On a monthly basis, the country’s price levels increased between March-May 2020. The Consumer Price Index (CPI) in May 2020 slightly increased, by 0.2%, compared to April 2020. In April, prices increased by 0.9% from March 2020. While in March, the corresponding month-over-month price increase was 0.7%.

In March and April, prices for food and non-alcoholic beverages, measured by the Food Price Index (FPI), also exhibited an upward trend. In April 2020, food prices increased by 3% compared to March 2019, while the corresponding month-over-month price change in March was 2%. Whereas, in May, food prices stabilized and the monthly inflation was almost 0%.

From an annual perspective, the CPI continued to increase from March-May 2020. In May 2020, the CPI rose by 6.5% compared to May 2019. Within the period, both the CPI and FPI marked their highest level in April, at 6.9% and 16.1%, respectively.

In May 2020, the year-on-year food and non-alcoholic beverage prices increased dramatically, by 14.7%; contributing 4.58 percentage points to the change in the total CPI. The main drivers were price fluctuations in the following sub-groups: fruit and grapes (+47.1%), milk, cheese, and eggs (+24.6%) and fish (+17.1%).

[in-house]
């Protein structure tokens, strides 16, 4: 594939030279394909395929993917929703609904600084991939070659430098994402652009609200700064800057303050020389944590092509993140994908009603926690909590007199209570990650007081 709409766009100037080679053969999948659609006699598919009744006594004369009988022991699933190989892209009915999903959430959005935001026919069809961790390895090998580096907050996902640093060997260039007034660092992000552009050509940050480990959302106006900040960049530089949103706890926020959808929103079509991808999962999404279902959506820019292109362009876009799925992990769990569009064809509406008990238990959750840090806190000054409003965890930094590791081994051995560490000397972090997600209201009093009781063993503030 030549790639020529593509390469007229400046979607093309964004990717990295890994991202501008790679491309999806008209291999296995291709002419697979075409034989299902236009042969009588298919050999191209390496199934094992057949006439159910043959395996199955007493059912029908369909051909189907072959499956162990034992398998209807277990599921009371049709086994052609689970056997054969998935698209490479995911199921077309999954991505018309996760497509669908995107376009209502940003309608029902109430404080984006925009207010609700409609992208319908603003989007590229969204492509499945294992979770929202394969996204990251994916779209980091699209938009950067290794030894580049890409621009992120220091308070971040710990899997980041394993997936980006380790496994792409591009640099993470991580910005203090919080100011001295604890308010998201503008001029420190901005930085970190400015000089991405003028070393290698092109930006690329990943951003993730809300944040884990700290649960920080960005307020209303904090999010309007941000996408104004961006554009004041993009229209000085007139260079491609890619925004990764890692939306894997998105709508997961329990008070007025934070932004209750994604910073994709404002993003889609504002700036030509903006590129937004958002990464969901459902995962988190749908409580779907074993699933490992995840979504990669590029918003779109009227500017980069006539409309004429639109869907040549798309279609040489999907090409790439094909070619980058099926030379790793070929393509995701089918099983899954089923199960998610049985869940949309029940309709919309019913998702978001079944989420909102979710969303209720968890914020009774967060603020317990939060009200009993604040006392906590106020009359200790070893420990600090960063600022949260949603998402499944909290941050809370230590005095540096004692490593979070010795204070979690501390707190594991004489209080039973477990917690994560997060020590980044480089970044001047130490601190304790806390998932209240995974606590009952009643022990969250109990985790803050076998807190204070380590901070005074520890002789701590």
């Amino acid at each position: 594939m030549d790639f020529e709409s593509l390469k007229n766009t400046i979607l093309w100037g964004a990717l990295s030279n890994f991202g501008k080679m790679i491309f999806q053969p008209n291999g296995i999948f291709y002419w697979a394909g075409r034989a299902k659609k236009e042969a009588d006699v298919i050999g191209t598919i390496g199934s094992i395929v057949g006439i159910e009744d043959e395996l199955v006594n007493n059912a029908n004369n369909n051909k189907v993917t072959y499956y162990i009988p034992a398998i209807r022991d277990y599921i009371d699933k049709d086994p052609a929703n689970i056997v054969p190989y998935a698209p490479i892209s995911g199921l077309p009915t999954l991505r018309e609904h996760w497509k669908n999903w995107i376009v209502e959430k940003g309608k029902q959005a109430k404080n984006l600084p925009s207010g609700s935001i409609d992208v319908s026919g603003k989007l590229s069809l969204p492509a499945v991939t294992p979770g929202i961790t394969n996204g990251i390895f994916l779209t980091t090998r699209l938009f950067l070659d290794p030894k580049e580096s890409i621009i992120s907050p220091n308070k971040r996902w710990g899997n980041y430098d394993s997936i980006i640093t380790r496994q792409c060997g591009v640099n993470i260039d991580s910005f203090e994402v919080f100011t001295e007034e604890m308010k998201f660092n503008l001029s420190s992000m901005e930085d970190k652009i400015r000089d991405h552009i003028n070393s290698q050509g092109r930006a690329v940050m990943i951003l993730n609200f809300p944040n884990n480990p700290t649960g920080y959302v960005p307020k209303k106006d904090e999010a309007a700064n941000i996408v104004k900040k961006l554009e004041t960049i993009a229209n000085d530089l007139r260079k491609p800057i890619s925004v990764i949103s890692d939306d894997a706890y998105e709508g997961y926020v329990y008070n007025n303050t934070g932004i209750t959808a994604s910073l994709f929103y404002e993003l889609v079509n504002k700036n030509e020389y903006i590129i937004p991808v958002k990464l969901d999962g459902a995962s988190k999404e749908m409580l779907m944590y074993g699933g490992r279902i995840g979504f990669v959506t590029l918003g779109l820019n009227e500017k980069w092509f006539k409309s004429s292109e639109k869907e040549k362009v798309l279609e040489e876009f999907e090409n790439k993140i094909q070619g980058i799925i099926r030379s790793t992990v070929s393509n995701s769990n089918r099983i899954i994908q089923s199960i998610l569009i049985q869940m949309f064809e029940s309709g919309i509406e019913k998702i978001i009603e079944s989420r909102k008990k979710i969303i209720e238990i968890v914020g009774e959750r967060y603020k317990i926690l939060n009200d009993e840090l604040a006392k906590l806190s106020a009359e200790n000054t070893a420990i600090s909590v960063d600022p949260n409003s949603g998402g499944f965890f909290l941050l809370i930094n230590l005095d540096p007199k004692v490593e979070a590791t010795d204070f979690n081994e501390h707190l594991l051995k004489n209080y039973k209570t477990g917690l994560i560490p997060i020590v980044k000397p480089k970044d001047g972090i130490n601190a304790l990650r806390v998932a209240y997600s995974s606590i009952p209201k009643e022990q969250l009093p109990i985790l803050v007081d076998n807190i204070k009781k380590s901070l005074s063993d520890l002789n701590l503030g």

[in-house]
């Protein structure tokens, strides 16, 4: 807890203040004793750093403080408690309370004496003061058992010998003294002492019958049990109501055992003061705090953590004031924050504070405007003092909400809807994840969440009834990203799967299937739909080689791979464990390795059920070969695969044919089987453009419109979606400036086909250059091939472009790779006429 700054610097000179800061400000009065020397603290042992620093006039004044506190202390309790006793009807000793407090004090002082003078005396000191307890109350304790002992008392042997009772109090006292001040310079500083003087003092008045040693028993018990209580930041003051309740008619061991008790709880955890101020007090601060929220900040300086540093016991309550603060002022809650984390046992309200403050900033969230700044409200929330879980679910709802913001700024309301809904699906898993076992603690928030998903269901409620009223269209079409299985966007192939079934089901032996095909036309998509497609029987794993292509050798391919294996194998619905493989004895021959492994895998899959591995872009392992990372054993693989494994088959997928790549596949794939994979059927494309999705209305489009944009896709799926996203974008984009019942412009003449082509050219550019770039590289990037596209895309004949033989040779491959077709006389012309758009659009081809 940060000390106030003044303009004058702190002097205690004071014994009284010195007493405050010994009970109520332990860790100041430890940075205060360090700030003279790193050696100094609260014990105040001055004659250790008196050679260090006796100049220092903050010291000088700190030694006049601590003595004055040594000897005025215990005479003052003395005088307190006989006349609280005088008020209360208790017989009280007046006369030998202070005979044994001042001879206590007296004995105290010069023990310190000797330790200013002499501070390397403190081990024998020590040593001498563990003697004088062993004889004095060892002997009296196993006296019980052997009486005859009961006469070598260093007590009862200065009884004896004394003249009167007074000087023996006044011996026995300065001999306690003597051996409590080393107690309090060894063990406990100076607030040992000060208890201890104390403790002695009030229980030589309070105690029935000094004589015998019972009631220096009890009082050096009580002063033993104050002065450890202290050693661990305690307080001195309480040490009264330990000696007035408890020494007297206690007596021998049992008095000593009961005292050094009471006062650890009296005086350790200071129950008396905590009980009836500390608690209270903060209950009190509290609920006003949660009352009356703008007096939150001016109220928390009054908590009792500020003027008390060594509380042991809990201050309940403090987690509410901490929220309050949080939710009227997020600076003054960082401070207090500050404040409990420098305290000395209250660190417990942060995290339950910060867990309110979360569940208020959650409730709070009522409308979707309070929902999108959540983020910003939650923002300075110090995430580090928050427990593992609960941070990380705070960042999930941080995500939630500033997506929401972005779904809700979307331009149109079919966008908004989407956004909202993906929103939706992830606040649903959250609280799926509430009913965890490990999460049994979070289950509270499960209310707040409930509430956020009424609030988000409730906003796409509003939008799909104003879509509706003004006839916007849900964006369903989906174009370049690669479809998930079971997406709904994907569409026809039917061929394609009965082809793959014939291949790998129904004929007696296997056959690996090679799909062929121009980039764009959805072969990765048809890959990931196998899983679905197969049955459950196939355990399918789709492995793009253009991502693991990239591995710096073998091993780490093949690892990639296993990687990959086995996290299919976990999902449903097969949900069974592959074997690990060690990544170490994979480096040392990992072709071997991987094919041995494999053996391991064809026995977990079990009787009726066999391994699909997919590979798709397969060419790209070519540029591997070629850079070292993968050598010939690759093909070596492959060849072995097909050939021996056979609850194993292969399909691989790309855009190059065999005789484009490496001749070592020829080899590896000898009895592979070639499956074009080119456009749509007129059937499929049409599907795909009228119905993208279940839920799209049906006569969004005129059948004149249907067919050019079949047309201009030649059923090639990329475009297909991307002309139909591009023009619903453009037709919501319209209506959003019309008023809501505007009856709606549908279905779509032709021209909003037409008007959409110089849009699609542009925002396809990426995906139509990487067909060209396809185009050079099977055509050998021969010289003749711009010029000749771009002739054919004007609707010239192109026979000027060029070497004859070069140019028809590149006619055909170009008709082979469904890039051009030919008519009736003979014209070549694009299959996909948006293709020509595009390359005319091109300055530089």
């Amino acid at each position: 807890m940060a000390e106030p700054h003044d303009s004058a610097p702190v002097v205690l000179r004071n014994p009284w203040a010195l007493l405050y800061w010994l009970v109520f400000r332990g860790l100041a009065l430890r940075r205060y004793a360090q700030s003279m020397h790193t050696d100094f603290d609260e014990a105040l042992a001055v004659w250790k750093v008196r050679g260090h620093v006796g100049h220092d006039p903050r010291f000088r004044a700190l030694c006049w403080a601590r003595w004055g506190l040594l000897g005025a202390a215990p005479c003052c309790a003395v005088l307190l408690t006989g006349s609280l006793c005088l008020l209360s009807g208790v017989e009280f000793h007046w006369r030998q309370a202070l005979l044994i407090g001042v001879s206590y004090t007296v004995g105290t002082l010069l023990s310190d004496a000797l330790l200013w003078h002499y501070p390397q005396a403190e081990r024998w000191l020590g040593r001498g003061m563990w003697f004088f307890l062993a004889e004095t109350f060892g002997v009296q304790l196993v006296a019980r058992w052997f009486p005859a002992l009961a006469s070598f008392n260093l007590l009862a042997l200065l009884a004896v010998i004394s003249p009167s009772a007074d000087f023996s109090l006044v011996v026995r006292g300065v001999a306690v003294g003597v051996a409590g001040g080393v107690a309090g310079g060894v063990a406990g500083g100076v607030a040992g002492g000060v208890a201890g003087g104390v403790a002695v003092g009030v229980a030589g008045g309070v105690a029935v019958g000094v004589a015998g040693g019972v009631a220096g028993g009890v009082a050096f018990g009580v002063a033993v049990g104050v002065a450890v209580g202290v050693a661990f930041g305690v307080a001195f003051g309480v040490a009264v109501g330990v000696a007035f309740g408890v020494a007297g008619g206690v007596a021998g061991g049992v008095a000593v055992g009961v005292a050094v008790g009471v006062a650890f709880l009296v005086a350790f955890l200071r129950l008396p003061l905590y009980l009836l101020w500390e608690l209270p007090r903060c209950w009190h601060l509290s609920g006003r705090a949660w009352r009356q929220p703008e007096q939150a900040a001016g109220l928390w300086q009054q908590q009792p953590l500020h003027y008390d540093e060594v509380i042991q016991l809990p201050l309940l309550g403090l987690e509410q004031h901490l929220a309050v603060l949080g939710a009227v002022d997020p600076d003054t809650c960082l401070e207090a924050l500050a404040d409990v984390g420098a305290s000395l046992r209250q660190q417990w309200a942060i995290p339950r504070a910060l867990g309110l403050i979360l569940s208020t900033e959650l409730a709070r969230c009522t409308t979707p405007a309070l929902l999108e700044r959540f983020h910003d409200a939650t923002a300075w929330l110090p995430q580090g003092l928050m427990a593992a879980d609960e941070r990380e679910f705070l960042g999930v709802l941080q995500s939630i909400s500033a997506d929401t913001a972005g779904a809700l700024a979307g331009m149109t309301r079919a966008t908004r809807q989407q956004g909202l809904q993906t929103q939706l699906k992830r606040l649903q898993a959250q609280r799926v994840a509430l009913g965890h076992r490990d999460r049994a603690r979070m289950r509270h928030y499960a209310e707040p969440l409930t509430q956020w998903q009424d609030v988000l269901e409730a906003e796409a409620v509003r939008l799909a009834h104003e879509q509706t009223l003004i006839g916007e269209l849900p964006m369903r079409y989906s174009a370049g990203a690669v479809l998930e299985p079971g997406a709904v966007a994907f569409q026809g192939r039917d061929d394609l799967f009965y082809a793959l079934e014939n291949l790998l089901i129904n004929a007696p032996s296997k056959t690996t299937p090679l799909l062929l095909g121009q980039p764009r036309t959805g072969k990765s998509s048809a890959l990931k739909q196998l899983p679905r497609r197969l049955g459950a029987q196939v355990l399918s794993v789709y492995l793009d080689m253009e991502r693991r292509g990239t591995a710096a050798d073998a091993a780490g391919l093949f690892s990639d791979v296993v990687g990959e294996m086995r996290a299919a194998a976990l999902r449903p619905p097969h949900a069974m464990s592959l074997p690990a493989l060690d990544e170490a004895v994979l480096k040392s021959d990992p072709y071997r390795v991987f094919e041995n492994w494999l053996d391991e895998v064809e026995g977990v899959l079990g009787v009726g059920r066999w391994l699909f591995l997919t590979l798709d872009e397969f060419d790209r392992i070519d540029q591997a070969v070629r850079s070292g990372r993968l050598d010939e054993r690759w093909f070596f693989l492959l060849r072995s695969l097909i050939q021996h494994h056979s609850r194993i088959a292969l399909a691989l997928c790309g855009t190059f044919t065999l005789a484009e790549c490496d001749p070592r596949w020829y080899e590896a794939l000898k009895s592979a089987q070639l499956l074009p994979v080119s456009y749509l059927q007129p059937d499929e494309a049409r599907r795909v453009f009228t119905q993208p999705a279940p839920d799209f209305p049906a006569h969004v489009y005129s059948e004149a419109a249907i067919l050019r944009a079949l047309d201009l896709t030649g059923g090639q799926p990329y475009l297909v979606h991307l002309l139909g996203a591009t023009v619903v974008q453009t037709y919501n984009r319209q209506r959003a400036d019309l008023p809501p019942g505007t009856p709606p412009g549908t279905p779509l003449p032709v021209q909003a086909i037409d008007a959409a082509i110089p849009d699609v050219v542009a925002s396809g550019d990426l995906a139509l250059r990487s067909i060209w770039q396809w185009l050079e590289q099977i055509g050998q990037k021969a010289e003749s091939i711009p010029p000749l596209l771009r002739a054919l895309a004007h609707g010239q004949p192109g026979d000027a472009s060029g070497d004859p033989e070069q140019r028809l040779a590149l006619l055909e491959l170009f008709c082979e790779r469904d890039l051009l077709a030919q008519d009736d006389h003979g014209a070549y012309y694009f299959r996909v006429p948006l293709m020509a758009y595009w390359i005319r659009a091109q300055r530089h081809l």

In March 2020, international prices increased on an annual basis by 2.1%. However, from April 2020, international prices were lower than last year. In May 2020, the Food Price Index, measured by the Food and Agriculture Organization (FAO), decreased by 6.5%, compared to the corresponding month of the previous year. The main drivers were the decreasing prices of dairy (-19.6%), sugar (-11.6%), and meat (-3.6%). It is also noteworthy that the month-over-month international prices decreased. The downward trend in international prices is associated with the negative economic effects of COVID-19: due to economic hardships, most countries have diminished import demands.

Unlike international prices, the cost of food in Georgia shows an upward trend both month-over-month and annually. This is largely related to depreciation of the Georgian lari against the US dollar: during March-May 2020, the lari depreciated against the dollar by 15.8% compared to the March-May 2019. As Georgia is a net importer of food commodities, depreciation of the lari has placed upward pressure on food prices. In addition, disruptions in the supply chains, due to the pandemic, led to food shortages that have further increased Georgian food prices. Considering the recent relaxation of the COVID-19 restrictions and the resumption of farming activities, Georgian consumers might expect a decrease in prices; fresh, seasonal agricultural products are about to appear on the market, reflecting the increased supply.